Chesterton: A BIO-SKETCH
Gilbert Keith Chesterton is one of the most celebrated and reverently esteemed figures in modern literature. Endearingly and familiarly known as "G.K.," he was a phenomenally prolific writer. After achieving early success as an illustrator, he subsequently established his fame as a playwright, novelist, poet, literary commentator, pamphleteer, essayist, lecturer, apologist, and editor. The depth and range of his work are astounding.
Born in Kensington, England in 1874, he had a vigorous intelligence and an amazing balance of youthful nature which moved one of his early schoolmasters to caution Chesterton's mother to cherish her "six foot of genius." As a youth, he was absent-minded, good-natured, and stubbornly loyal to his ideals, traits he consistently exhibited throughout his entire life. During his school days, he was a gaunt, scarecrow of a boy, but later developed an immense, rotund frame more complementary to his towering height. Commensurate with his impressive physical proportions were his merry wit, charming personality, and natural affability.
Because of the talent Chesterton showed for sketching and painting, his parents sent him to the Slade School of Art, and it was as an illustrator that he first became successful. However, it soon became apparent that his true milieu was in the field of writing.
In 1901 he married Frances Blogg. She devoted herself completely to G.K., relieving him of all concern with mundane affairs, so that he was able to concentrate all his vast energy on his literary efforts. Although he claimed to have been a pagan at the age of twelve and an agnostic at sixteen, his marriage influenced him to embrace Anglicanism. But he was irresistibly drawn to Catholicism and in 1922, was received into the Roman Catholic Church by Father John O'Connor, who became the Father Brown of Chesterton's famous detective stories.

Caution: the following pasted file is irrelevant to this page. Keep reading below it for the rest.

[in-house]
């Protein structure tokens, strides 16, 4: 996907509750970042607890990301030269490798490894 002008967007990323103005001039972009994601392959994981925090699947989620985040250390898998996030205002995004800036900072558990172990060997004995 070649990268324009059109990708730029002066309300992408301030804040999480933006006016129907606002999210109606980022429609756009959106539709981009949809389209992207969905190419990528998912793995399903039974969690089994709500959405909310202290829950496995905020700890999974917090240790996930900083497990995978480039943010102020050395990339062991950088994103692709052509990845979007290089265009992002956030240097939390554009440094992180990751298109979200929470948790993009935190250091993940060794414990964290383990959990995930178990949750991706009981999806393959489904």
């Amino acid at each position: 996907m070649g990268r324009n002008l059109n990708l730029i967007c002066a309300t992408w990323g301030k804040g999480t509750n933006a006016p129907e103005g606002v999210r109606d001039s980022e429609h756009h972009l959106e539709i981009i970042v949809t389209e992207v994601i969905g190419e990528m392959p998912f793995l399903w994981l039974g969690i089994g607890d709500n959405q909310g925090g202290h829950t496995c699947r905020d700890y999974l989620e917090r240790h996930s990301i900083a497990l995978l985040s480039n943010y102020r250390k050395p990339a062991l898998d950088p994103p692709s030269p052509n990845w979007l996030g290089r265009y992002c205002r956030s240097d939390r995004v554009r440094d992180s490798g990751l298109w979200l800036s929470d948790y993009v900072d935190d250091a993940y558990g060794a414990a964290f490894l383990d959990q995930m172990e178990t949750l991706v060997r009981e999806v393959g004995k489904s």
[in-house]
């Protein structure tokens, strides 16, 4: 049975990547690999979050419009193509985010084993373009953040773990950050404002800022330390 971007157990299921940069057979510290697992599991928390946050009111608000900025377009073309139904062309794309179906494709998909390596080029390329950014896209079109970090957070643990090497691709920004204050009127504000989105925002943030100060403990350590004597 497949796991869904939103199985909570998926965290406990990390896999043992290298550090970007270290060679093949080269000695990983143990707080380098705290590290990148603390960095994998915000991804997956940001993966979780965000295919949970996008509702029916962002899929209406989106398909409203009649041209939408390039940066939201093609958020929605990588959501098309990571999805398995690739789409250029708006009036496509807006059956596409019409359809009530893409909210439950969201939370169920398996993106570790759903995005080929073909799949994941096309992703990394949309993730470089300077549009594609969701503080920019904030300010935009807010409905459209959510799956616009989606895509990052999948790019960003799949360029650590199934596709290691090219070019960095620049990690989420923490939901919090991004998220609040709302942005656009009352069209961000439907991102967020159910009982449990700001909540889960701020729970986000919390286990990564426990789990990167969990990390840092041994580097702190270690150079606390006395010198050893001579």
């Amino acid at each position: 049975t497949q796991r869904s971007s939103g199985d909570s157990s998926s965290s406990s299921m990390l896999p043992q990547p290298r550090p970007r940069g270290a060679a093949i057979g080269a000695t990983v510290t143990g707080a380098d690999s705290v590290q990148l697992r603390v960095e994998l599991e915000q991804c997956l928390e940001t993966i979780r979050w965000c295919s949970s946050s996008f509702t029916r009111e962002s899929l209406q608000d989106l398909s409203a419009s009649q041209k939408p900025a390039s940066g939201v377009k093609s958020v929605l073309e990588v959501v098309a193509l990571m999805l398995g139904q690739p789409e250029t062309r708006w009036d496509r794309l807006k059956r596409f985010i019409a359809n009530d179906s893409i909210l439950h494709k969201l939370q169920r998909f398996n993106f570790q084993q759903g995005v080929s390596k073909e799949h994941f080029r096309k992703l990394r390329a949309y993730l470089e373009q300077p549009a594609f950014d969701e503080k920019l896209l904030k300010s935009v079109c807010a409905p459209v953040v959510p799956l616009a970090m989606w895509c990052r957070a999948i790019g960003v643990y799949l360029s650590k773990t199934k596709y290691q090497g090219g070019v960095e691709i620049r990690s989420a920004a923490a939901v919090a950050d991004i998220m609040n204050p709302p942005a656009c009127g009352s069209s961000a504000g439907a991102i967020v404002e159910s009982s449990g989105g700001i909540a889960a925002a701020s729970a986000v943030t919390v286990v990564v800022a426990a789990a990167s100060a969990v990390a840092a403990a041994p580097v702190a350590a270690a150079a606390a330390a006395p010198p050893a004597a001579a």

His first published volumes were books of verse, but he rapidly branched into the wider areas of dogma, ethics, art, politics, sociology, and literature. He was a fearless thinker, outspoken orator, sober apologist, and powerful exponent of human rights. A serious attack, in 1903, against theism in general and Christianity in particular by Robert Blatchford, a well-known newspaper editor, impelled Chesterton to seize the gauntlet of refutation. His reply was highly successful, becoming the early formulation of his own philosophy and religious faith, which was to be set forth so brilliantly and explicitly five years later in Orthodoxy.
His scope of interests was almost endless. The Napoleon of Notting Hill represented his fictionalized opposition to imperialism; Heretics provided penetrating insight into his maturing thought on the serious problems of life; his studies of Robert Browning and Charles Dickens won him fame as a literary critic; What's Wrong with the World? set forth his social creed; and his Autobiography gave glowing testimony to his immense pride in being a Catholic. But the most scintillating synthesis of his philosophy and deeply religious faith was manifested in his masterpiece, Orthodoxy, written when he was only thirty-four and which tells, in his inimitable, soaring prose, of his earth-shaking discovery that orthodoxy is the only satisfactory answer to the perplexing riddle of the universe.
Of his four greatest books-----Orthodoxy, The Everlasting Man, St. Thomas Aquinas, and St. Francis of Assisi-----Orthodoxy is perhaps the most outstanding example of the originality of his style and the brilliance of his thought.
Among the giants of modern literature, Chesterton stands monumentally tall, and the enduring quality of his writings amply testifies to the force and power of his impact on the twentieth century.
He is known as "the Apostle of Common Sense," which is anything but common these days. He died in 1936.